While the overall concept of orcs draws on a variety of pre-existing mythology, the main conception of the creatures stems from the fantasy writings of J. R. R. Tolkien, in particular The Lord of the Rings. 




"But of those unhappy ones who were ensnared by Melkor little is known of a certainty. For who of the living has descended into the pits of Utumno, or has explored the darkness of the counsels of Melkor? Yet this is held true by the wise of Eressëa, that all those of the Quendi who came into the hands of Melkor, ere Utumno was broken, were put there in prison, and by slow arts of cruelty were corrupted and enslaved; and thus did Melkor breed the hideous race of the Orcs in envy and mockery of the Elves, of whom they were afterwards the bitterest foes. For the Orcs had life and multiplied after the manner of the Children of Ilúvatar; and naught that had life of its own, nor the semblance of life, could ever Melkor make since his rebellion in the Ainulindalë before the Beginning: so say the wise. And deep in their dark hearts the Orcs loathed the Master whom they served in fear, the maker only of their misery. This it may be was the vilest deed of Melkor, and the most hateful to Ilúvatar."

The Silmarillion, chapter 3 "of the coming of the elves and the captivity of melkor"

Orcs fascinate me; the perpetual foot soldiers of Evil, inherently cruel, nasty creatures that are ultimately the end result of horrendous, deforming torture, both in origin as a species, and, I would imagine, on an individual level by the cruel, brutal nature of their societies. Do orcs love their children? Their parents? Are they capable of having friends even amongst their own kind? All questions that Tolkien leaves largely, frustratingly, unanswered; nowhere in either his books or in the jackson films do we ever get to see orcs as anything other than these horrible all-purpose antagonists, fighting, growling, and just being generally unpleasant, but I would think, just like humans or any other type of creature, that the vast majority of their actual day-to-day existence is spent just kind of getting through life; breathing, eating, sleeping, shitting, having sex where they can get it, sitting still, walking around, letting their minds wander. who knows where those minds go? if they sometimes, in a quiet moment, rise out of the squalid meanness that seems to be their psychological fallback position?

Physically i wanted these to have the feel of debased, devolved creatures; their bones and muscles bent and warped away from the greek perfection of their elvish progenitors. tolkien's world doesn't seem to operate by evolution - both humanity and all other living things in middle-earth simply springing to life, garden-of-eden style, more or less fully formed - but the orcs (and other evil humanoid creatures like trolls/giants) seem a good opportunity to draw from a lot of the physical traits of pre-humans, or of our cousins in the ape and monkey families, to give them the feel of having basically evolved backwards. There is strong and, to me, very convincing theory that a lot of the mythology of trolls and goblins and such are a leftover from early-modern man's interactions with the then-dwindling race of neaderthals, and certainly this seems to have influenced the physical portrayal of fairy tale monsters throughout history, right up to the classic illustrations of John Bauer and Arthur Rackham, and i wanted to keep these in that fairy tale goblin tradition, while taking them through perhaps a more serious, conscious biological lense; weather-beaten faces and bodies, long arms and torsos, short bow legs, bunched, narrow shoulders, crooked necks, big hands and feet, prehensile toes, rough, feral body hair distribution.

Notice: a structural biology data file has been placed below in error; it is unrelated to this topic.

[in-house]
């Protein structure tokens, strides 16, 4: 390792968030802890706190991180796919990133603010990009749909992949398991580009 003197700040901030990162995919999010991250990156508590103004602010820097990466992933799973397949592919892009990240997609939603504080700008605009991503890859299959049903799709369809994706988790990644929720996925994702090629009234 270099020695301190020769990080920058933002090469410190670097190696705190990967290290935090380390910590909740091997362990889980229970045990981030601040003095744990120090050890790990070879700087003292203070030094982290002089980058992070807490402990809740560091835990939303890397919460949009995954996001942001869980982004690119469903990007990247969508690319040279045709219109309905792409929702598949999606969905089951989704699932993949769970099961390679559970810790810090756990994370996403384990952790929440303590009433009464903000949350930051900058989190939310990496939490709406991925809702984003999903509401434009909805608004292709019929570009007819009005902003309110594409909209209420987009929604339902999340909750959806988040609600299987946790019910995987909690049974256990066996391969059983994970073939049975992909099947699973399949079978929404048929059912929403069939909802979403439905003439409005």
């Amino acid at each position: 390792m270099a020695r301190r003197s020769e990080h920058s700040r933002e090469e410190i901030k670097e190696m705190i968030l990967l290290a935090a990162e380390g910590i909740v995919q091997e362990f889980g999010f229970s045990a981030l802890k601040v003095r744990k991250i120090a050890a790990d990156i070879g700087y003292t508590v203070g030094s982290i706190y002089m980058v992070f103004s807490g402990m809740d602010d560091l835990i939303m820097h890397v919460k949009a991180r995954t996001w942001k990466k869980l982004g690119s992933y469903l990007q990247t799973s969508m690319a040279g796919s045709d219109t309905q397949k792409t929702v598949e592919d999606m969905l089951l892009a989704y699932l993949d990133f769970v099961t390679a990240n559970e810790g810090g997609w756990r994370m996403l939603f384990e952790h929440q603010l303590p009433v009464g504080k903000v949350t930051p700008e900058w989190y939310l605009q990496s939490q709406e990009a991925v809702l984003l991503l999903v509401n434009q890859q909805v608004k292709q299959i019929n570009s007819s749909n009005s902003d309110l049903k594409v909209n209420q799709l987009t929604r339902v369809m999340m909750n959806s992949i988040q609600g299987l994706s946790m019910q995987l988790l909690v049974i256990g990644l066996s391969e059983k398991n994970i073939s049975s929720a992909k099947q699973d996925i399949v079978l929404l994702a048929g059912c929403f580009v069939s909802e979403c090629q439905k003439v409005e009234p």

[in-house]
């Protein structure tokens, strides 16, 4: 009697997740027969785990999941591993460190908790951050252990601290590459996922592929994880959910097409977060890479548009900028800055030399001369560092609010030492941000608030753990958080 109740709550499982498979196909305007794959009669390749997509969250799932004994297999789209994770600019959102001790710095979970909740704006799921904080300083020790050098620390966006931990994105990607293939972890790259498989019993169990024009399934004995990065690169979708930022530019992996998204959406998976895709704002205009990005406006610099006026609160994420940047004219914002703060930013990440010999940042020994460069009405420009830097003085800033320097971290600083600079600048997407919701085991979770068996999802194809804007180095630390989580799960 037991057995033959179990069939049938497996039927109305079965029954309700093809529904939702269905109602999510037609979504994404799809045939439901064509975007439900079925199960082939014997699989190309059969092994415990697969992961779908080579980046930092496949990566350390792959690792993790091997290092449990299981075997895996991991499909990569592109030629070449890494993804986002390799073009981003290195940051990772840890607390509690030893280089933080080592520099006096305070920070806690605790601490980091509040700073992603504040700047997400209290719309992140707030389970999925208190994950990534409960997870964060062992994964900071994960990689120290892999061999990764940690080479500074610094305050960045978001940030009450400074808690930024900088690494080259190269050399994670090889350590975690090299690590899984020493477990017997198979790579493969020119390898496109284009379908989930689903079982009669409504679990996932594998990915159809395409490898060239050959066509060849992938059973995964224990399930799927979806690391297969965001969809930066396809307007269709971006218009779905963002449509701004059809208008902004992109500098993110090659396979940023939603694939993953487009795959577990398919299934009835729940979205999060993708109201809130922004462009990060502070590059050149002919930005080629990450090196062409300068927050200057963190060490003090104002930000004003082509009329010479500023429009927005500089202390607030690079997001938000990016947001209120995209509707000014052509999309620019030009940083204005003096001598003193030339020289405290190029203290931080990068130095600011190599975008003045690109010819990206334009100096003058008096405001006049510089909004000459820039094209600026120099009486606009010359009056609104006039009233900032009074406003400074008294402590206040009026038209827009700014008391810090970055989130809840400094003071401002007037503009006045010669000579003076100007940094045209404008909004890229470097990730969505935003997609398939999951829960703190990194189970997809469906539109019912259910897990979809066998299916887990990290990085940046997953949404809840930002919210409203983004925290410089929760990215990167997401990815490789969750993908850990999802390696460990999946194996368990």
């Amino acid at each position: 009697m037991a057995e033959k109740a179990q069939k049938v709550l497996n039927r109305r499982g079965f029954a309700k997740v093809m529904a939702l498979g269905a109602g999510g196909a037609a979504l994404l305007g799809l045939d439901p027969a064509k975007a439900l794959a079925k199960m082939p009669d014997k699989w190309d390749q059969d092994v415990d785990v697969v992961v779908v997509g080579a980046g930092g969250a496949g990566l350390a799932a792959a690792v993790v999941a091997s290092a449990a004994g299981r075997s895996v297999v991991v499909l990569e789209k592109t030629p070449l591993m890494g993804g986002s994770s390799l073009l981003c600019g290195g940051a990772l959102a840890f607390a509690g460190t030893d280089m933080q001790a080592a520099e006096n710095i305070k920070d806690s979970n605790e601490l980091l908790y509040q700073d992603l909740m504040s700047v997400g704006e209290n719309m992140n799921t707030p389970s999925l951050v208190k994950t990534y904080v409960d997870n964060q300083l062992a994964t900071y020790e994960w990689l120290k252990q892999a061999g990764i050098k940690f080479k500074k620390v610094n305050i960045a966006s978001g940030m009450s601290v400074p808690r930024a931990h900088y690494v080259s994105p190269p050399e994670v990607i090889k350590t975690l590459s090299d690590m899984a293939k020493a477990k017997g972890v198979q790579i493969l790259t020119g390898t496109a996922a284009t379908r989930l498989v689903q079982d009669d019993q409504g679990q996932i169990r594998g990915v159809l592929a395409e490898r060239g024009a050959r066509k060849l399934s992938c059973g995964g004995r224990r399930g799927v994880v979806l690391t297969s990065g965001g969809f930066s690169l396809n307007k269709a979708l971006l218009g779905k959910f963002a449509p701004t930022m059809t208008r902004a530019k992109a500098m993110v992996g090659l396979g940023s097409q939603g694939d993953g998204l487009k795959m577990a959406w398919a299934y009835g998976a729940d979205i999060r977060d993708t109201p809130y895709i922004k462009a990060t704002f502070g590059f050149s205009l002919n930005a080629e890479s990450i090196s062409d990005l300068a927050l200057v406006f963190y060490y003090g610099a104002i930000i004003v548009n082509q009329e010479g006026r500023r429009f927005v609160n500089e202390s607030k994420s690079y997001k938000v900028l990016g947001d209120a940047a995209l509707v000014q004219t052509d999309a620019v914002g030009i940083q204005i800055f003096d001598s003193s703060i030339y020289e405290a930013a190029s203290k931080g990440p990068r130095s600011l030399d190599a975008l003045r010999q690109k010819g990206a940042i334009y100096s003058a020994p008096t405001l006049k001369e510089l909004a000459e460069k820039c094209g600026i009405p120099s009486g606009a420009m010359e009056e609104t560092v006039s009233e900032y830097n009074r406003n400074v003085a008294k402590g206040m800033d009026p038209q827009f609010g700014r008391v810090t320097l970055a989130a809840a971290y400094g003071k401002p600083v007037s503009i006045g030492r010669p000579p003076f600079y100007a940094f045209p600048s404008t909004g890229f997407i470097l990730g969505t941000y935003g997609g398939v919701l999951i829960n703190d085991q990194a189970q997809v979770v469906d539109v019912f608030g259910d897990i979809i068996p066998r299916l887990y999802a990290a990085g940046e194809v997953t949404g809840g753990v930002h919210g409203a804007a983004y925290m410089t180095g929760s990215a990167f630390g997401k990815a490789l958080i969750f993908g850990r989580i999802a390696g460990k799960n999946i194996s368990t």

Orc Faces


Orc Faces

A couple orc faces in gouache with photoshop touch-ups; this was my first time experimenting with gouache (one of my first experiments with photoshop as well) and I find a lot of the time it helps, when trying out a new medium, to fall back on a familiar subject matter. These came from my recent (and umpteenth) re-reading of the "Uruk-Hai" chapter in the two towers, in which Tolkien, for the first time, gives us a look at the orcs from a little closer than the point of a sword, and orcs are pretty fucking scary up close and personal, especially when you're in their power as Merry and Pippin find themselves; their lives dependent upon some tenuous orders of Ugluk's that seemingly half of the company are just chomping at the bit to worm their way around, leering at the hobbits with their horrible faces and prodding at their soft flesh with harsh, clawed hands. The whole chapter has the feel of a prison rape in the making. 

In many ways Tolkien's orcs seem to represent this all-purpose parody of society's "lower elements" especially as reckoned in Tolkien's time; like the weasels in "the Wind and the Willows" they speak in cockney accents and generally come off like grotesque exaggerations of crude working-class ruffians, best dealt with with a stern hand (usually one wielding a sword in Tolkien's world). Especially in the figure on the left, I'd hoped to somehow convey a distinct englishness to his face and expression, similar to how I might depict Mr. Hyde or some of the really bad pirates from "Treasure Island", while drawing out his features to horrible, inhuman dimensions; his face and head jutting from his shoulders like a living gargoyle, culminating in that leering (and dangerous looking) set of choppers. I imagine this is perhaps the yellow-fanged guard poor Pippin wakes up to. The way I see them, the orcs should be sort of like those post-Darwin political cartoons or phrenologist theories come to life; the ones in which just about any type of perceived social undesirable (the poor, the "criminal element," the chinese, blacks, the irish, ect) were painted as depraved ape-monsters.


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